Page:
(Note: I wrote this exactly one year ago. In the past year, the only thing that has changed is the body count. We need to do better.)
I filled my foam plate with fruit, yogurt and a bagel from the hotel’s complementary breakfast, and then found an open table in the corner. I wanted to be far away from the big-screen television on the wall that was tuned to an annoying cable news station.
I was getting ready for another day covering the Little League World Series in Williamsport, Pa. Several families with Little Leaguers were staying at the hotel. This was the morning that a television reporter and videographer were shot in Virginia, so that was the big story on the big TV.
Another shooting. Really? I just couldn’t deal with it emotionally. I tried to tune it out mentally while I spread cream cheese on my bagel with the flimsy plastic knife.
Instead, five boys got my attention.
They sat at the next table. They’d finished their breakfast and were acting their age – around 12 years old. Laughing, teasing, playing with their plastic forks and spoons.
When the cable news station went back to the shooting and said there was video, the boys looked up and got quiet. (The station didn’t show the actual shooting, thank God.) Their playfulness was replaced with silence. They looked appalled. Or scared.
“That’s crazy!” one of them said.
They watched until the station switched to a commercial. Then they switched back to being playful 12-year-olds, quickly moving beyond the moment.
Just like us adults, no?
How many times have we watched some shooting somewhere – a school, a theater, a workplace, a military base, a church – and felt shock and disbelief? We feel bad, post something on social media, say a prayer and move on.
I remember seeing the video of the shooting at the church in Charleston for the first time when I got home from work on June 17. I couldn’t sleep that night. I wondered how this could keep happening.
So when the latest shots were fired in Virginia, I was numb. If it’s going to just keep happening – new day, new place, new victims – then why even pay attention? Why become emotionally invested again?
I was tired of my heart hurting. Like those 12-year-old boys, I had to turn away. I’d lost my outrage that these massacres happen again and again, and we fail to do anything to prevent the next one.
And that’s when I realized I’d become part of the problem.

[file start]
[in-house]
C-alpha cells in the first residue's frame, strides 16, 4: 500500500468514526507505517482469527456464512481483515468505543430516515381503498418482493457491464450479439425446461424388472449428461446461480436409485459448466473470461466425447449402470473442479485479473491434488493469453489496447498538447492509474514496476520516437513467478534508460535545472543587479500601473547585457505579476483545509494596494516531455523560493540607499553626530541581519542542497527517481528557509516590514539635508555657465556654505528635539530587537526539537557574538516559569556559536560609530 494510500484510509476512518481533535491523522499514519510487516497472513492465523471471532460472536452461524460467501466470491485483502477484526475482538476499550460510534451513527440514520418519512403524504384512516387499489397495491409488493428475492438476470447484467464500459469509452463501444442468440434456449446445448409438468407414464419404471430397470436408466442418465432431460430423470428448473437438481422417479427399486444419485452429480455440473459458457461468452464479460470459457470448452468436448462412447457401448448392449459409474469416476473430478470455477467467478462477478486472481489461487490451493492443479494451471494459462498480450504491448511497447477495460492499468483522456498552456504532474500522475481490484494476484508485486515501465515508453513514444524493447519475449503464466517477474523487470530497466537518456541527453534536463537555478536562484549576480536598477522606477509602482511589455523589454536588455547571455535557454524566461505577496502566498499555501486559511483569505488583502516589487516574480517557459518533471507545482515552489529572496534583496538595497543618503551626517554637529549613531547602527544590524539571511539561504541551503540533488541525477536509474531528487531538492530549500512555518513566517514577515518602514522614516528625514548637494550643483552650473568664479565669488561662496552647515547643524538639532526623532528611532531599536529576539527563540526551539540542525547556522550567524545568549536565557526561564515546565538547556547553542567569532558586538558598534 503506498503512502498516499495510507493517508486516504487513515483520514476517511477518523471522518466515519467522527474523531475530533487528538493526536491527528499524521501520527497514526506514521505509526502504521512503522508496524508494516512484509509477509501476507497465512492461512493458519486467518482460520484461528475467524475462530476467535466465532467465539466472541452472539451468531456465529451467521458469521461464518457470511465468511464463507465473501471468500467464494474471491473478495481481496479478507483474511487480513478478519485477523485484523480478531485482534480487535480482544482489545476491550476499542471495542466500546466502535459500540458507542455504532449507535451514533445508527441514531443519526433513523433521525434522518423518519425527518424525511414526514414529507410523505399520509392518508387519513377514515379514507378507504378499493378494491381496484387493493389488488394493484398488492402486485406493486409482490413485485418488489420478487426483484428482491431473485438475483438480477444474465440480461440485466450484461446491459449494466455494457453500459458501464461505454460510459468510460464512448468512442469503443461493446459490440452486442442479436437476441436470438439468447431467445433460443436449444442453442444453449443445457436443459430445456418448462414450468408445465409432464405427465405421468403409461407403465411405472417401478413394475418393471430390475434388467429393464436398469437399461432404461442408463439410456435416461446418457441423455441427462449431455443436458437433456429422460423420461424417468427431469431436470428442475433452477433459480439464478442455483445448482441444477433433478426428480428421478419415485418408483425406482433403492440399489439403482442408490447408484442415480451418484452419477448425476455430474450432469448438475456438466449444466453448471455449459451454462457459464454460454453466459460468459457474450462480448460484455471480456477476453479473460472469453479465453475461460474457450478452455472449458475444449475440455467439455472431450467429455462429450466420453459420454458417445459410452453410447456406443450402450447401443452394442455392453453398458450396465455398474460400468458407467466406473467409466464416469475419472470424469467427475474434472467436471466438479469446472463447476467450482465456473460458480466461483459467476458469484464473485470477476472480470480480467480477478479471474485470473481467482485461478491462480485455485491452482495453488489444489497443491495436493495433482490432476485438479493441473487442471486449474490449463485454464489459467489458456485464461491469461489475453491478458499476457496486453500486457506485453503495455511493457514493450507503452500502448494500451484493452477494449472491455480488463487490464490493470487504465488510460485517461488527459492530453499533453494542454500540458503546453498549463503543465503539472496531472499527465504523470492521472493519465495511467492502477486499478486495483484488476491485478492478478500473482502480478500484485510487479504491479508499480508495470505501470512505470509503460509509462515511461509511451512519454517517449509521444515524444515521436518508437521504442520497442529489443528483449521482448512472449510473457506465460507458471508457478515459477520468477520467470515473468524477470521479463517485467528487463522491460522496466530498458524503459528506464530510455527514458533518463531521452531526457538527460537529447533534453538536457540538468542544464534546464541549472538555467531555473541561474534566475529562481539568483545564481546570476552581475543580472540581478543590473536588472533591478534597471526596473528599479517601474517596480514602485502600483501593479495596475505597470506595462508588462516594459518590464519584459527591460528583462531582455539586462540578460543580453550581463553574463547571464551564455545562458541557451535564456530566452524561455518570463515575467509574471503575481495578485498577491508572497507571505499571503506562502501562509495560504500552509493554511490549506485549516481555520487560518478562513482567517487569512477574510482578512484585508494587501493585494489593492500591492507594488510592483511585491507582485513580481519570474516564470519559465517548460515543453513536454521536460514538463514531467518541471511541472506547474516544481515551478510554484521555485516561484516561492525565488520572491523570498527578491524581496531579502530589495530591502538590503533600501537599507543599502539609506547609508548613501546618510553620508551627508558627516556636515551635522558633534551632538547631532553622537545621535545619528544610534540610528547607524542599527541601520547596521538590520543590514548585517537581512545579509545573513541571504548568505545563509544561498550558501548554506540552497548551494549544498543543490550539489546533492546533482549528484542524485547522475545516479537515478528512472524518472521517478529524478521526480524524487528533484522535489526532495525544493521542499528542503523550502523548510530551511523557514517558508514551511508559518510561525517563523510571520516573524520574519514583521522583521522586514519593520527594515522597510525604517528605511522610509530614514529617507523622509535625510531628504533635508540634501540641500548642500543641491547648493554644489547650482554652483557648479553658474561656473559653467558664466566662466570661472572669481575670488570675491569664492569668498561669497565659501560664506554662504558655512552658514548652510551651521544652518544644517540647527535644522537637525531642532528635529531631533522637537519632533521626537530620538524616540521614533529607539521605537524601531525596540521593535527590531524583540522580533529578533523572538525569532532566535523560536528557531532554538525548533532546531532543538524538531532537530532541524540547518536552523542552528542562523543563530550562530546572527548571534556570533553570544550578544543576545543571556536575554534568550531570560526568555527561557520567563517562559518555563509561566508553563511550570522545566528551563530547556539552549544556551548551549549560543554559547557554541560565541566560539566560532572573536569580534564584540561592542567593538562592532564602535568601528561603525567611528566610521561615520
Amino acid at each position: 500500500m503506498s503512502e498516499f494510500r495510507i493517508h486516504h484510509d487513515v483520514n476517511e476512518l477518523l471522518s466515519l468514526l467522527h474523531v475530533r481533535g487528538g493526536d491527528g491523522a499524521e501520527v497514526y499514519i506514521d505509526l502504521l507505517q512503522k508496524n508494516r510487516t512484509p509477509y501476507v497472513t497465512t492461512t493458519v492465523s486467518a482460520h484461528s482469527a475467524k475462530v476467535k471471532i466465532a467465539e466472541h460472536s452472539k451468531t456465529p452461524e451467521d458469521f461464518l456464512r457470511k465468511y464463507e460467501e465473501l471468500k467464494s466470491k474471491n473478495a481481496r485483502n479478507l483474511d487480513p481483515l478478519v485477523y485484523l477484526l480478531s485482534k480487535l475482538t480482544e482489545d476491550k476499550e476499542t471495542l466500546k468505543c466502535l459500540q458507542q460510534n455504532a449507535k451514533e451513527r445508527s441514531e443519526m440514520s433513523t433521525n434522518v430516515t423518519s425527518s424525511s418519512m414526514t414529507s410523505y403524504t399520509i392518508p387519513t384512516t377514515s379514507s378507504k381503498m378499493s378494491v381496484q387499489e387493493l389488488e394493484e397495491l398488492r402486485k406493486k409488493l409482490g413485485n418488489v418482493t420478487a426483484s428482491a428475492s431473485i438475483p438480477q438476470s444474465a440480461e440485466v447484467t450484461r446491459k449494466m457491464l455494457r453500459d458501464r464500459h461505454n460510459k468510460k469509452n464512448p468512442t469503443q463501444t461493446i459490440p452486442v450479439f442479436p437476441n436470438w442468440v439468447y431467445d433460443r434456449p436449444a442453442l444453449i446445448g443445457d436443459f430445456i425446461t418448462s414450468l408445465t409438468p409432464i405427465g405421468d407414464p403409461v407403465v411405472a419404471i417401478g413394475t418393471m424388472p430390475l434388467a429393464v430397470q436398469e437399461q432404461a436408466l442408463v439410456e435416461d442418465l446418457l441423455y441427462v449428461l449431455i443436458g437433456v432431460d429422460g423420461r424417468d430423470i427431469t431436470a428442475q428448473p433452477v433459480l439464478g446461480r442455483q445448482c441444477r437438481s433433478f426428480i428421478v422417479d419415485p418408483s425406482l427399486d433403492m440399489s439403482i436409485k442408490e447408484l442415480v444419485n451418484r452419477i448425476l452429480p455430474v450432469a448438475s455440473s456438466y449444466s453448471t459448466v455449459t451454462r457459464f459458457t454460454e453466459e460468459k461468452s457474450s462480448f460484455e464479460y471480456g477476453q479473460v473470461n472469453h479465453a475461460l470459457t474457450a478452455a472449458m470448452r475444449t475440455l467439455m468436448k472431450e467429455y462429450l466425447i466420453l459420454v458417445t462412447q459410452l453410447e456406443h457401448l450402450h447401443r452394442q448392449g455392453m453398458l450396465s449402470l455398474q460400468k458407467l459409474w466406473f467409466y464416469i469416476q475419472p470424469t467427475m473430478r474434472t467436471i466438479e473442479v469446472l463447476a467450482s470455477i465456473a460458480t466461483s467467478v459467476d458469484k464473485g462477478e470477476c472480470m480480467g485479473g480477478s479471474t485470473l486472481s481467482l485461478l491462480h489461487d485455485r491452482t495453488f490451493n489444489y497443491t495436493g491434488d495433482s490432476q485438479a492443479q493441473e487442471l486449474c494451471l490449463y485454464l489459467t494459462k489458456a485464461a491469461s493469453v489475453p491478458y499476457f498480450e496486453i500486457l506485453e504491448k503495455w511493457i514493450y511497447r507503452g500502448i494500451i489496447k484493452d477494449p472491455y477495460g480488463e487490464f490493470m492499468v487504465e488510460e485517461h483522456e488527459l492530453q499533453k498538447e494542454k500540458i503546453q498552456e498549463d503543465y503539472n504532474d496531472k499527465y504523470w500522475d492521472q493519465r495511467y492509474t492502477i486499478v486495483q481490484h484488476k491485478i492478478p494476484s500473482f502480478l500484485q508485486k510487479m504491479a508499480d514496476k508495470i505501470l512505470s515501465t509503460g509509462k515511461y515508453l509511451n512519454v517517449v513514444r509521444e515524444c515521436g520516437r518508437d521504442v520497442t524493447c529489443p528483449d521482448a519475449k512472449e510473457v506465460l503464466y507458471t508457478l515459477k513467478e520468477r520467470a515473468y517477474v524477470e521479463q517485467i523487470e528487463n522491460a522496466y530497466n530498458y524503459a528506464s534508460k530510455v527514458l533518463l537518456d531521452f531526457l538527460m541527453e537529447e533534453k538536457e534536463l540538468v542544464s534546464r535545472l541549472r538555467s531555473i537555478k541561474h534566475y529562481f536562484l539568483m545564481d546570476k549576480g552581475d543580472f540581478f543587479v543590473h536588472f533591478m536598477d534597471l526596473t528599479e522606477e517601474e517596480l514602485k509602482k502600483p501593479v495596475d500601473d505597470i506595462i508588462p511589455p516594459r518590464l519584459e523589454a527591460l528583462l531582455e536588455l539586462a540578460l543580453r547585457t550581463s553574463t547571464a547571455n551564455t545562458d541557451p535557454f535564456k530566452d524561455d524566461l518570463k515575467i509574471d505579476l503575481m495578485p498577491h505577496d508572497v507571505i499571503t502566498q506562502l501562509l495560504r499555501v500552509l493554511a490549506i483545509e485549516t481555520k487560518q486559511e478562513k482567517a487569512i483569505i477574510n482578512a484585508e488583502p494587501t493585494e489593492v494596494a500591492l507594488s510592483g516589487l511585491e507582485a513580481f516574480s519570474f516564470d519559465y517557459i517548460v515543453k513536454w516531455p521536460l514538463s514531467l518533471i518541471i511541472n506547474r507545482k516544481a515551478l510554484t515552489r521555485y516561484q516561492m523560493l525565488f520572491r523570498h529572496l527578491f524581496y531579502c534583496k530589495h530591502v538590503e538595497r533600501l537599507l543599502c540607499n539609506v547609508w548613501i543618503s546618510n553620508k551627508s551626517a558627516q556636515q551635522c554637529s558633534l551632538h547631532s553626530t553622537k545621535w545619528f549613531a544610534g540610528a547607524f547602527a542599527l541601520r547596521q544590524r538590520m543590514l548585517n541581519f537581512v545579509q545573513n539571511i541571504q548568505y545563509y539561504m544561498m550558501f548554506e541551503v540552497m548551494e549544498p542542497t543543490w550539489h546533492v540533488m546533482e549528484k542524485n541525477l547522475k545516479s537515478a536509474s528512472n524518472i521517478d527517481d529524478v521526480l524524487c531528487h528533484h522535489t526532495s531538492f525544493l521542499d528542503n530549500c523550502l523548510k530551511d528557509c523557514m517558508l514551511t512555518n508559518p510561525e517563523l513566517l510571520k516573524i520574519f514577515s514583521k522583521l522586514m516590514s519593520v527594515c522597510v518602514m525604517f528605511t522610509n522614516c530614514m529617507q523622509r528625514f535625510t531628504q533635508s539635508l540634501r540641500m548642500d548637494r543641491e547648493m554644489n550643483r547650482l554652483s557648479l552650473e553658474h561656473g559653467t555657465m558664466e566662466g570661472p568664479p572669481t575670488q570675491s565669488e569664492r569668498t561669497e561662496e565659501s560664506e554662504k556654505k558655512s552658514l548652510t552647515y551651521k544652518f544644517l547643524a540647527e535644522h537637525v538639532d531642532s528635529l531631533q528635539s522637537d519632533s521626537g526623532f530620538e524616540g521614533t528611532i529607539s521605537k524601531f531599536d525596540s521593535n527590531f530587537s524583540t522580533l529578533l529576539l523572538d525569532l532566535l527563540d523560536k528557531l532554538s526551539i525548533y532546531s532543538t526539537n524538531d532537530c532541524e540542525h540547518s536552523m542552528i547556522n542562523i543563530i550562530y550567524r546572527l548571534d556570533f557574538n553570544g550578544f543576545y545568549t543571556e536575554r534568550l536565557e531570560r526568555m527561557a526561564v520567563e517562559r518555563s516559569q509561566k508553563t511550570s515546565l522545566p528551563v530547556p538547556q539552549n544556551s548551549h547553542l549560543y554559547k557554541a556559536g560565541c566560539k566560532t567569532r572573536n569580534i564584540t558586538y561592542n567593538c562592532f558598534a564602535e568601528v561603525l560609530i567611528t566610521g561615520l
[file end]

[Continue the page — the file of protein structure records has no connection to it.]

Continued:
Instead of turning away, I needed to be like the boy who saw with eyes fully open and said: “This is crazy!” And then to say that this has to change. I have to do something about this craziness.
Why don’t we do something?
It’s daunting, I know. Our society is so saturated with violence, from our entertainment to our news. Weapons are seen as solutions. Even some churches give away guns to lure new congregants – certainly more attractive than reading passages about loving our enemies and turning the other cheek.
Our outrage has been co-opted, too.
We’ll get worked up over someone who says their rights are being compromised because they have to bake a wedding cake or issue a marriage license. But when a twisted individual takes away all of someone’s rights with one pull of the trigger, we shrug and say that’s just the way of the world.
And if we start to question too much, we hear: Don’t ask what we could do differently. Now is not the time to talk about it. Blame the shooter alone. We can’t save everyone from gun violence, so don’t save anyone. Let’s get back to talking about that person who doesn’t want to bake the cake or issue the license.
Really, how crazy is that?
And until we say it out loud, we’re part of the problem. You and me.
There was a time when drunken driving was an accepted part of our culture. Comedians joked about tipsy drivers. People insisted that they had a right to drink and a right to drive and everyone else should just leave them alone. But a courageous group of mothers who’d lost their children decided it was crazy that thousands were being killed by drunk drivers each year. They met a lot of resistance, but they wouldn’t relent. They insisted that we as a society needed to change our attitudes and our culture and our laws.
We have. Many people are alive today – perhaps you and me and those five 12-year-old boys at the hotel — because a drunken-driving accident was prevented. Because we finally did something.
Change begins when we say: “This is crazy and it has to change. And I have to contribute my part to making it change.”
Passionate people make a difference. Indifferent people perpetuate the status quo and enable it to continue. Nothing changes until we do.